Chart indicating job titles used by CL and PL CSRs

While the table shows that the job title of Customer Service Representative has been superseded by the title of Account Manager, CSR remains the second most popular choice at both PL and CL agencies. It is also important to note that the table includes the category “other.” This category is fully detailed in the sections of the publication that deal separately with CL and PL personnel.

Experience—Years in the Insurance Industry

As the following table shows, significant percentages of the survey respondents are highly experienced customer service personnel:

Chart indicating average # of years CL and PL CSRs have in the industry

64% of the CL Account Managers/CSRs and 58% of the PL service personnel have been in the industry for more than 15 years. A large number of National Alliance designees responded to the survey, so the high level of industry experience is not surprising. What is noteworthy is how agency owners, managers, and supervisors can use the experience factor to extrapolate additional insights that are not presented in the survey findings.

For example, when highly experienced customer service personnel report that the most important servicing skill that they would like to improve is effective questioning, it can also be concluded that less experienced personnel — whether or not they identify this need — would also benefit from training in effective questioning. While experienced personnel often deal with larger and more complex accounts that require more refined questioning skills, the ability to effectively query clients is important for all customer service personnel.

Time with the Current Agency

In the original 1995 study, the data revealed that customer service personnel demonstrated exceptional loyalty to their current employers, a statistical finding that contradicted the industry misconception that customer service personnel frequently changed employers. The 2018 study reconfirms that this attribute remains a hallmark of customer service personnel.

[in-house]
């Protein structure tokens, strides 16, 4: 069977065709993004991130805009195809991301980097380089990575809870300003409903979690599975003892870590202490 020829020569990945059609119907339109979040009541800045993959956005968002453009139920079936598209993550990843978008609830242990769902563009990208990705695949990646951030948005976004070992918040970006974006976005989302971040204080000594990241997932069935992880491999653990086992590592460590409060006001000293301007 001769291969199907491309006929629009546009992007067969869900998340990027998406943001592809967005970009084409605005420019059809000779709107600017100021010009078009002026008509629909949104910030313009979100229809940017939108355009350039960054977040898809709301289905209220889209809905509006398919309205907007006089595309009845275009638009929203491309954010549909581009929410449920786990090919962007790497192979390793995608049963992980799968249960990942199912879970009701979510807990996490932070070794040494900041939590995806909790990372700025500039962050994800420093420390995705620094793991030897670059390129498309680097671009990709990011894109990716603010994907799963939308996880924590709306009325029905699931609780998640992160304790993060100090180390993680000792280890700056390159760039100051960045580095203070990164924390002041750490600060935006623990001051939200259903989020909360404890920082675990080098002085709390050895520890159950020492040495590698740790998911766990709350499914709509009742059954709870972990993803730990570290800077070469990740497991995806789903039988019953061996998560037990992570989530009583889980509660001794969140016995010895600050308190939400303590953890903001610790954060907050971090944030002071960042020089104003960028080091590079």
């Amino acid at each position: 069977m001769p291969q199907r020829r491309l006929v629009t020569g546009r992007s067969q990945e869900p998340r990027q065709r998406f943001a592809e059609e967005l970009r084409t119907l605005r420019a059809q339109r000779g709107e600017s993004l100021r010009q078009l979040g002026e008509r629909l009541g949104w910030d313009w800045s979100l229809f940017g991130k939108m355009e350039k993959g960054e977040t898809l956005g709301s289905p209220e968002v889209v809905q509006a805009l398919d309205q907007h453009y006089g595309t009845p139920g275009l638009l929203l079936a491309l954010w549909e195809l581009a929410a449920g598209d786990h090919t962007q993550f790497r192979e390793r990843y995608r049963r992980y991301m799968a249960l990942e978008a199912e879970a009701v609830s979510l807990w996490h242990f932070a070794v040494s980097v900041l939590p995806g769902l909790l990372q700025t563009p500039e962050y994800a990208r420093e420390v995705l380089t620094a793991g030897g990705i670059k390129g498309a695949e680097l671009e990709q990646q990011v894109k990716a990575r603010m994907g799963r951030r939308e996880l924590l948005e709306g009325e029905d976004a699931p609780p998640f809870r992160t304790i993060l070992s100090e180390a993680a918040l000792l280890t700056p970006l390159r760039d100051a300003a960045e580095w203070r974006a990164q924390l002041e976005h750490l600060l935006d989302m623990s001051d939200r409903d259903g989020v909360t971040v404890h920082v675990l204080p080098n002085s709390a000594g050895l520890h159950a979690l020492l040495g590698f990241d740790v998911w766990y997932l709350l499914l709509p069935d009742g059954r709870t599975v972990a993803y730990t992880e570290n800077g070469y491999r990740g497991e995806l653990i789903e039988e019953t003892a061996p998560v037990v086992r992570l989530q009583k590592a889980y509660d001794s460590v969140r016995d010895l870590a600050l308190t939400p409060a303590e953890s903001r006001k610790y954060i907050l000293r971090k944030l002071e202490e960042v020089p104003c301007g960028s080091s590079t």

The survey results show that Account Managers/CSRs respond positively to growth opportunities within their agencies, a significant factor in employee retention. As the following table indicates, only 20% of PL and CL customer service personnel have been employed by their current agencies for less than two years, while 37%–42% have worked at their agencies for more than ten years. Even more impressive is the 14–15% of the survey respondents who have been with the same agencies for more than 20 years.

Chart indicating # of years CL & PL CSRs have been with their current agency

These figures are particularly impressive when you consider that 64% of CL Account Managers and 60% of their PL counterparts arrived in the industry entirely by chance. That so many individuals would stay in the industry by choice speaks well of the industry, the agency environment, and the individuals who hold these positions.

Chart indicating reasons CL & PL CSRs work in the industry

 Additional data concerning the characteristics of customer service personnel includes demographic information such as age, gender, agency size, and location. The other major sections of the publication present statistical information and analysis of the data related to hiring and qualifications, professional development, job responsibilities, compensation, and servicing volume. In addition, trends from prior studies are compared with the 2018 data, and a comparison of key benchmarking data for PL and CL customer service personnel is included.

The National Alliance would like to thank the 1,221 individuals who participated in the survey, as well as the state and national winners who submitted essays for the 2017 Outstanding CSR of the Year® Award competition. All of these individuals are a credit to the industry—and we have the numbers to prove it.